Girl, Interrupted

As soon as I opened the cover to see the first page dedicated to a terse medical description of the author’s time in a mental hospital, I knew that Girl, Interrupted would be a different kind of memoir. Written by Susanna Kaysen and published in 1993, it is an account of the author’s lengthy stay at McLean Hospital and the people she encountered there. An often funny and always powerful story told through vignettes and medical documents, it is the memoir of one woman who spent two years of her life overcoming mental illness and the dehumanizing aspects of treatment in a mental hospital.

The details of Kaysen’s teenage years are pretty bleak. At 18, she unsuccessfully attempted suicide via an overdose of aspirin and landed in the office of a psychiatrist who, after a surprisingly perfunctory meeting, suggested a “rest” at McLean. That “rest,” which began in April of 1967, would go on to last nearly 500 days at the hospital, as well as another 120 days on “authorized leave.” During this time, Kaysen was diagnosed with borderline personality disorder. She explores this diagnosis and her treatment with both a sense of humor and uncertainty. Even years after the events, she confessed to a New York Times reviewer that she still continued to feel uncertain whether she was really “crazy” or just “desperately unhappy,” and whether or not the difference matters, both to her and society at large.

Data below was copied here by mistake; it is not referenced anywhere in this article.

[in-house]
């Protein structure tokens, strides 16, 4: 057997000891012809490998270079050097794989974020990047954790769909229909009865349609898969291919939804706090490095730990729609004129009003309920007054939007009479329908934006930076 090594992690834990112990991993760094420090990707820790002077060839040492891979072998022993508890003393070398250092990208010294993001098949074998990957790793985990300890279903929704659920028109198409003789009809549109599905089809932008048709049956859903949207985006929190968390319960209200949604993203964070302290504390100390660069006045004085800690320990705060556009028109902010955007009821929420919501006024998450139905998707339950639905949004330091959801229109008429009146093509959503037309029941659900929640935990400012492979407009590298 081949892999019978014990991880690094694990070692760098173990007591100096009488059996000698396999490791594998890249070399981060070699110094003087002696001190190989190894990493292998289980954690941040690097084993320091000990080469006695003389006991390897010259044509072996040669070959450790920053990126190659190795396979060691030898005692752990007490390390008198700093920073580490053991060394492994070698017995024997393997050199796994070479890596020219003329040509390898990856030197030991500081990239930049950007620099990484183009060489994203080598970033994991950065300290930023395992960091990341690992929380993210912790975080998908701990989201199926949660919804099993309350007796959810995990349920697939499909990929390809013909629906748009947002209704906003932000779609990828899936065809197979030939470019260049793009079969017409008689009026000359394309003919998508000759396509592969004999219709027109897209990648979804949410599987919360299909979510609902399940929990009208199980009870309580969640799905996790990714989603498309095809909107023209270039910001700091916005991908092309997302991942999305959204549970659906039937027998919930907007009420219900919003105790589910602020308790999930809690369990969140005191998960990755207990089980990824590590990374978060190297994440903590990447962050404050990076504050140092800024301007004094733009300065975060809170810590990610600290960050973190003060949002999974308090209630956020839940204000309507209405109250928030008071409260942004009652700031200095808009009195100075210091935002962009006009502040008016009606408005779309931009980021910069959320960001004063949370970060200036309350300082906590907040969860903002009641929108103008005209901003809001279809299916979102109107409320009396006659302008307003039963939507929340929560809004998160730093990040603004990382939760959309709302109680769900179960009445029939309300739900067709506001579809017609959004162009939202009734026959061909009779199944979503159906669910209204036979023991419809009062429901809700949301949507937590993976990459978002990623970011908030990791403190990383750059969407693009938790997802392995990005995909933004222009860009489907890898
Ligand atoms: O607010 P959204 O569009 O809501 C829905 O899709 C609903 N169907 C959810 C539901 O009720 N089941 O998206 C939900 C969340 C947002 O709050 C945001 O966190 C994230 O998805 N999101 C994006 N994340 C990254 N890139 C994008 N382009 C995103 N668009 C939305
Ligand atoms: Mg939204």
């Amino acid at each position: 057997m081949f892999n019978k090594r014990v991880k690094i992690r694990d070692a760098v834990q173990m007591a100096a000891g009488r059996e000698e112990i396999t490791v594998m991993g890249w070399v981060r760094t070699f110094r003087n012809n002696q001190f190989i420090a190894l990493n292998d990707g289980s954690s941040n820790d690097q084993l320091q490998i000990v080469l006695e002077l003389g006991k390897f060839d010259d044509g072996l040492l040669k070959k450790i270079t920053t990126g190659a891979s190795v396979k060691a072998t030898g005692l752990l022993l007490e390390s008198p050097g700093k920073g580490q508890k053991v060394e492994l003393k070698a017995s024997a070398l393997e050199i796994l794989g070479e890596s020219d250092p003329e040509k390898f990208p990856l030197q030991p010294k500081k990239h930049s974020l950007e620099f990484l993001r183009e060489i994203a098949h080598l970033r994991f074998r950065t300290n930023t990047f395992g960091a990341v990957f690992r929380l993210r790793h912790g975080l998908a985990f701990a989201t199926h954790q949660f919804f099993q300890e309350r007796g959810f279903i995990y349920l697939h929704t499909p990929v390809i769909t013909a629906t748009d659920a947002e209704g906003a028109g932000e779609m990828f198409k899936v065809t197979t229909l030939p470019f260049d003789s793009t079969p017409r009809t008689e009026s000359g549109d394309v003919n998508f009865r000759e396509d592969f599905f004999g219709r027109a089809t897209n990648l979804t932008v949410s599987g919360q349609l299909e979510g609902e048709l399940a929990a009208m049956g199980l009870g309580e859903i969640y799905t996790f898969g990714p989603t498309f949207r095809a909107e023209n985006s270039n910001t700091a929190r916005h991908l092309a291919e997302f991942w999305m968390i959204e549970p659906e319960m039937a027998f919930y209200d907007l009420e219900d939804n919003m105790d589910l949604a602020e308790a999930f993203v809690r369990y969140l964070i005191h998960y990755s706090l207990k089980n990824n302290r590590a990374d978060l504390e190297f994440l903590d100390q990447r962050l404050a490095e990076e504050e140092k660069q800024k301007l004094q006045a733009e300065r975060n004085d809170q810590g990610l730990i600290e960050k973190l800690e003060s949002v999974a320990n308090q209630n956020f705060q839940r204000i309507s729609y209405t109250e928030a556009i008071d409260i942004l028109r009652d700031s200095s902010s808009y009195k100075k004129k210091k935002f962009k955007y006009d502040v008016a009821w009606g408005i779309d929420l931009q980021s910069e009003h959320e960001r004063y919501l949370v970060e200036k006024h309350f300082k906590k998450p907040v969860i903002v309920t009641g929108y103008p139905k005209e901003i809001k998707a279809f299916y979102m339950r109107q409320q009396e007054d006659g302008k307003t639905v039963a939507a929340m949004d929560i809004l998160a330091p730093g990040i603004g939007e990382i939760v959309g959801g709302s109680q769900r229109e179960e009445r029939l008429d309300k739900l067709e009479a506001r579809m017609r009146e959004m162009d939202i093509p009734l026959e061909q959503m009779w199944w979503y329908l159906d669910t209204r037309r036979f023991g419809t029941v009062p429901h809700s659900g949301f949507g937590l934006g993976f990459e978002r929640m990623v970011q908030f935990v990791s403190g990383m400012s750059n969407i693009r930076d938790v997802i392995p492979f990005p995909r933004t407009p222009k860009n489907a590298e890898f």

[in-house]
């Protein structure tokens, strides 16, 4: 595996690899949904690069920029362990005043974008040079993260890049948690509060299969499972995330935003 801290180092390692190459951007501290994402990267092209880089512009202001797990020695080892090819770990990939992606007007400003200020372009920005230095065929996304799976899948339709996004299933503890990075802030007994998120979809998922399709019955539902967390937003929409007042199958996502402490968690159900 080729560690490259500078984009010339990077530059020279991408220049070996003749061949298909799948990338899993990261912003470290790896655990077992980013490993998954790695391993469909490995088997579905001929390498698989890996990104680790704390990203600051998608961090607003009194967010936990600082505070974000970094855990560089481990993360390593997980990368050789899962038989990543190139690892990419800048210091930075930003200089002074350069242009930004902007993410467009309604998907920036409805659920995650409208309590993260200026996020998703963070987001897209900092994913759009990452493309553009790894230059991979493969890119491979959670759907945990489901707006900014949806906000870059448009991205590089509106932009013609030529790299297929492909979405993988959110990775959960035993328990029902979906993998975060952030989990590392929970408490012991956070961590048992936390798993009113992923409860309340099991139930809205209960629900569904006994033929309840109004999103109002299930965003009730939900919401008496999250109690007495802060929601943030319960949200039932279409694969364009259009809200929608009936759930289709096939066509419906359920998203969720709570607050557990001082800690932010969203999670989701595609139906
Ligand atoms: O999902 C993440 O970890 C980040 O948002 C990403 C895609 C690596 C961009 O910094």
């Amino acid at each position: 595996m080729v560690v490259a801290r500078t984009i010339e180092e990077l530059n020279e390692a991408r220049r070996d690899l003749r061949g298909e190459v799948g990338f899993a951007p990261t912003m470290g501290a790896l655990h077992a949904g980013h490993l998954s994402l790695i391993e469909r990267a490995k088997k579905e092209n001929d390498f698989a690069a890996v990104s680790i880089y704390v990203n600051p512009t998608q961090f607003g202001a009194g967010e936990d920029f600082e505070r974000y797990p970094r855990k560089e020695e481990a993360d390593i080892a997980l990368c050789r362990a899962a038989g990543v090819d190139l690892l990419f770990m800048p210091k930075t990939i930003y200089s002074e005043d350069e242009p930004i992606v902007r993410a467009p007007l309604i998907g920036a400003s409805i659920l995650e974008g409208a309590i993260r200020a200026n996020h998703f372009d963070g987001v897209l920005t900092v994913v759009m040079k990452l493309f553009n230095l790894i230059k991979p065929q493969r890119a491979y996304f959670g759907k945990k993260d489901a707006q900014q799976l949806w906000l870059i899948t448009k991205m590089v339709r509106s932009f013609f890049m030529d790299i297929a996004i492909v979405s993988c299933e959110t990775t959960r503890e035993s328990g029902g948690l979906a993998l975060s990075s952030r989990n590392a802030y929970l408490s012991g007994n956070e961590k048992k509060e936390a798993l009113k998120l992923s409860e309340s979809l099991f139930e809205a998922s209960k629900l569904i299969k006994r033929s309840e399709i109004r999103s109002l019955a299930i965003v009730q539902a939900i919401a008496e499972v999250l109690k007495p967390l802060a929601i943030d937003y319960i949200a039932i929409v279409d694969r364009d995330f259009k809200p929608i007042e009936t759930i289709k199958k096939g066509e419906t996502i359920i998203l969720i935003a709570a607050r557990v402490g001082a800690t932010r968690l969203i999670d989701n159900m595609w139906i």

A good memoir describes the author’s life with verve and style, and Girl, Interrupted has both in spades. In the non-linear path Kaysen charts through her past, she stops to highlight many of her friends and acquaintances at McLean, from the nurses and psychiatrists to her fellow inmates. While Kaysen’s memoir has a nominally happy ending, with the main character leaving the hospital and going on to become a successful author, many of the other characters are not so lucky. One, a sad woman who arrives at McLean every year between the winter holidays, later commits suicide; others explode into illness-induced rages and are just barely coaxed back to sanity, sometimes via electroshock therapy and other times via “maximum security” institutionalization.

Girl, Interrupted is an important novel for many reasons. Kaysen’s good humor and serious intent make for a memoir that should be relatable to anyone who has ever felt a little crazy (or a lot crazy, as the case may be). Of course, the book has a few critics; this review in the professional journal Psychiatric Services questions the book’s historical accuracy and some of its analyses of psychiatric concepts. Despite these issues, I think it’s still a very powerful personal memoir, and readers should definitely check out the book rather than simply relying on the film. Released in 1999, the movie adapts the memoir’s non-linear style into a single story, throwing out many of the book’s most distinctive elements. However, it does feature a great turn from Angelina Jolie as Lisa in one of her first major roles. The performance earned her the Academy Award for Best Supporting Actress.